From the moment they enter school everyone wants to be perceived as “cool”. Every kid wants to be in the “cool crowd” and sit at the “cool table”. It sounds like something out of the movie Mean Girls, but it’s true. From a very early age, we all have the desire to be liked and accepted. But, what does it really mean to be cool?
A few days ago, I went to an exhibit at the National Portrait Gallery in Washington, D.C., entitled, “American Cool”. This exhibit features portraits of iconic figures over the past 70 years, each of which contributed to American culture in a special way. It included everyone from 1940’s Jazz musicians, all-time favorites like James Dean and Bob Dylan, to popular icons of today such as Johnny Depp and Missy Elliott.
At the beginning of the exhibit, a synopsis explained that “cool is the opposite of innocence and virtue. Someone cool has a charismatic edge and a dark side. Cool is an earned form of individuality.”
While “being cool” definitely has something to do with individuality and a “charismatic edge”, it does not mean the opposite of innocence and virtue. The “American Cool” exhibit seems to follow the world’s flawed view of “what cool is”, and thus completely missed the mark.
So, what is cool?
Many people would argue that “being cool” has nothing to do with a person’s character or virtue, and focuses solely on what others think of the person. But, this is not true.
The coolest people on the planet are the people who are virtuous and good, and in true human spirit have a charismatic edge and a dark side. In the words of Kelly Clarkson, everyone has a dark side. This is the struggle that makes humanity so amazing, complex, and beautiful. If you want to be cool, embrace the struggle.
The coolest people in the world are the rebels with a cause. The people who are confident in their gifts and talents, while also unafraid of their failings and mistakes. They take chances and are willing to risk it all for what they believe in. These are the true heroes in our world today, the coolest people – the revolutionaries who are going to change the world.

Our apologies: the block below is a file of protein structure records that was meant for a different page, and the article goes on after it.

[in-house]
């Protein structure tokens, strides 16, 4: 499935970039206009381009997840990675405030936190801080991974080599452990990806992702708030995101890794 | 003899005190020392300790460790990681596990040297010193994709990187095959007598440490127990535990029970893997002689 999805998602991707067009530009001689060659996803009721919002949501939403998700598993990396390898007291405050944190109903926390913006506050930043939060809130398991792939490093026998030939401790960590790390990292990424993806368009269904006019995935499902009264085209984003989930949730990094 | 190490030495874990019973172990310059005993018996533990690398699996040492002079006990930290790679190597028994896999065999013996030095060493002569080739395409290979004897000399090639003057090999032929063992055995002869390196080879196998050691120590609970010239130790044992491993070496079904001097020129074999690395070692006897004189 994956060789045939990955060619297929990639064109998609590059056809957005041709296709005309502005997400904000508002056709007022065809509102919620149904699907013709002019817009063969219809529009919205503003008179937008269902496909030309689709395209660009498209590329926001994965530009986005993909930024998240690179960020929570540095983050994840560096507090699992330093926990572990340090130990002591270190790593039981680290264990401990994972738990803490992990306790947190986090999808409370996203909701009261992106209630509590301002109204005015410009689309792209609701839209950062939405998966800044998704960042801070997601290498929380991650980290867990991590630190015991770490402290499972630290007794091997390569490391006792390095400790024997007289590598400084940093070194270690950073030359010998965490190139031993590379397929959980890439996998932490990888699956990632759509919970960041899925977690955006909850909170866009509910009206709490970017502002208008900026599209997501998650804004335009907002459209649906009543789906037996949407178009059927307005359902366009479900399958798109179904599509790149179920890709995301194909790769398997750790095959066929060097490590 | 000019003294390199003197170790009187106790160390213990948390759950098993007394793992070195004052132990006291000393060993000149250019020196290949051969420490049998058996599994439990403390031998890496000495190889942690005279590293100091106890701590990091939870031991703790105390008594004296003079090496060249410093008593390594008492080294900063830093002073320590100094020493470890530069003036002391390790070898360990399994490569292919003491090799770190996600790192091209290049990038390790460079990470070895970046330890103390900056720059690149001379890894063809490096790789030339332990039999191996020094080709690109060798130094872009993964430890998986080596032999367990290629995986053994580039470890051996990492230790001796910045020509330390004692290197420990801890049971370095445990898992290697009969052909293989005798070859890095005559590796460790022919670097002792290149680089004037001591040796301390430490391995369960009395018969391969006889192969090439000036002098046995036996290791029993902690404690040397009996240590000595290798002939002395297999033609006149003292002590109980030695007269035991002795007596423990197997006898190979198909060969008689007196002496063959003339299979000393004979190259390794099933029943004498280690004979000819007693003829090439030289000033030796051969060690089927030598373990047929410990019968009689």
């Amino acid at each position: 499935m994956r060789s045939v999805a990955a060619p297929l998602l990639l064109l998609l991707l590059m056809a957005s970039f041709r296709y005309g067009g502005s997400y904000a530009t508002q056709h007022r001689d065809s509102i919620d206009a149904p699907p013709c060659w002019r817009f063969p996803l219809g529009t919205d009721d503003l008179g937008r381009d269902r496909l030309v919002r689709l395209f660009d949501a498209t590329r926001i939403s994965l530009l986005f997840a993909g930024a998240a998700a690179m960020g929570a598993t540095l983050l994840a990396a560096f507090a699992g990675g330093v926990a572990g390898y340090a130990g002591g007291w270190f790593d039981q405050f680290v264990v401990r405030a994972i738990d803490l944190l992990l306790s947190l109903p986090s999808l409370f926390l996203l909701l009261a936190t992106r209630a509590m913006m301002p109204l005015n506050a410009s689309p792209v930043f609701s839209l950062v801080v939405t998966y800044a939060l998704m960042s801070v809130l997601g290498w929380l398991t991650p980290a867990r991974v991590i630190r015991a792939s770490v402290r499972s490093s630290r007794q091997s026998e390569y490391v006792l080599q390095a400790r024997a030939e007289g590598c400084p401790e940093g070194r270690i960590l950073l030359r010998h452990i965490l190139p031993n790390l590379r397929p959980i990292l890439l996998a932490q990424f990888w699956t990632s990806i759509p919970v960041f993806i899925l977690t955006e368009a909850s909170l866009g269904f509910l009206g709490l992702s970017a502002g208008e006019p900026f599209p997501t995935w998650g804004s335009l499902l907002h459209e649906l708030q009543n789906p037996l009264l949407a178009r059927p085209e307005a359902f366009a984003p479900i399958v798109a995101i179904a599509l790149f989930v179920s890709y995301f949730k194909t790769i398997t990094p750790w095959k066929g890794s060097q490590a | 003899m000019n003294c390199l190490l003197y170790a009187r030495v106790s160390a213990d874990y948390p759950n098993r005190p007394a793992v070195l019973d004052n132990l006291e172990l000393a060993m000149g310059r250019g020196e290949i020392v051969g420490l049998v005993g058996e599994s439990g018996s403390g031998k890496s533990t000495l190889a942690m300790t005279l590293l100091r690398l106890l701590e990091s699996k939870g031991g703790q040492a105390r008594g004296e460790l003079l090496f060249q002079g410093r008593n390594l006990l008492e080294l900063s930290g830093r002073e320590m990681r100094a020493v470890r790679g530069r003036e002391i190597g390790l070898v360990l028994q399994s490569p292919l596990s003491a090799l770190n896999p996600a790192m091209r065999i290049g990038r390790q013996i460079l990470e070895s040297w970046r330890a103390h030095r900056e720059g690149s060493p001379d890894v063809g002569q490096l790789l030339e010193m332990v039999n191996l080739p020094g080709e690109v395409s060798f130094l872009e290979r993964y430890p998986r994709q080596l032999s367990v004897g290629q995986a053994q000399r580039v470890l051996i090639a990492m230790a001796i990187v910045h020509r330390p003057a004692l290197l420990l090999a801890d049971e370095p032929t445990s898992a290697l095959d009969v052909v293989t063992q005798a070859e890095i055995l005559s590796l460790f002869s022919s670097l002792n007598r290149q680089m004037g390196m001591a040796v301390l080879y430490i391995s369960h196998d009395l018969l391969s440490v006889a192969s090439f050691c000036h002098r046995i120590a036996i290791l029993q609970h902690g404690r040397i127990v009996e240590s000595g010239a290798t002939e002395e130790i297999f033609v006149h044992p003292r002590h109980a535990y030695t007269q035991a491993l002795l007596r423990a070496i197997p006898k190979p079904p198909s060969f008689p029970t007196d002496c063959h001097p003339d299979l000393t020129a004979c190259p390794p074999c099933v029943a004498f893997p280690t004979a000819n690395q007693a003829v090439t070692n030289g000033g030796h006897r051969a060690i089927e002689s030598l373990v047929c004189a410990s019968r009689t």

Be confident. Be passionate. And be unafraid to fight for what you believe in, even if sometimes you feel like you’re fighting against the grain.
One of my favorite quotes featured in “American Cool” was one by actor John Wayne. He said, “Mine is a rebellion against the monotony of life.” Life is meant to be an adventure, don’t settle for monotony. Take chances and strive for something greater.
Another “American Cool” feature was Steve Jobs, who famously said, “think different.” Jobs was successful because he knew who he was and what he believed in, and he fought tooth-and-nail for those beliefs. If you’ve read anything about Jobs’ life or saw the movie Jobs, you know that he was a man of integrity, but he was also far from perfect. But, it was his inner struggle that taught him to fight and to strive for greatness. He was cool not just because of his goodness, but also because of his failings, and the gritty honesty that these failings brought his life.
“American Cool” left much to be desired, as it missed a lot of true cool American revolutionaries, and included some who really had no business being in “American Cool”. Mark Wahlberg, Justin Timberlake, and Julia Roberts, were all completely ignored, amidst countless others. These are all people who have revolutionized music and film, and continue to do so. “American Cool” should have been filled with true American revolutionaries, not just a few.
If you want to be cool, embrace who you are. It is our individuality that makes us special, and it is our successes and our failings that we are formed into the person we are meant to become. If we are truly who we are meant to be, we will be “American Cool”.
Be a revolutionary, a rebel with a cause – you have the power to change the world.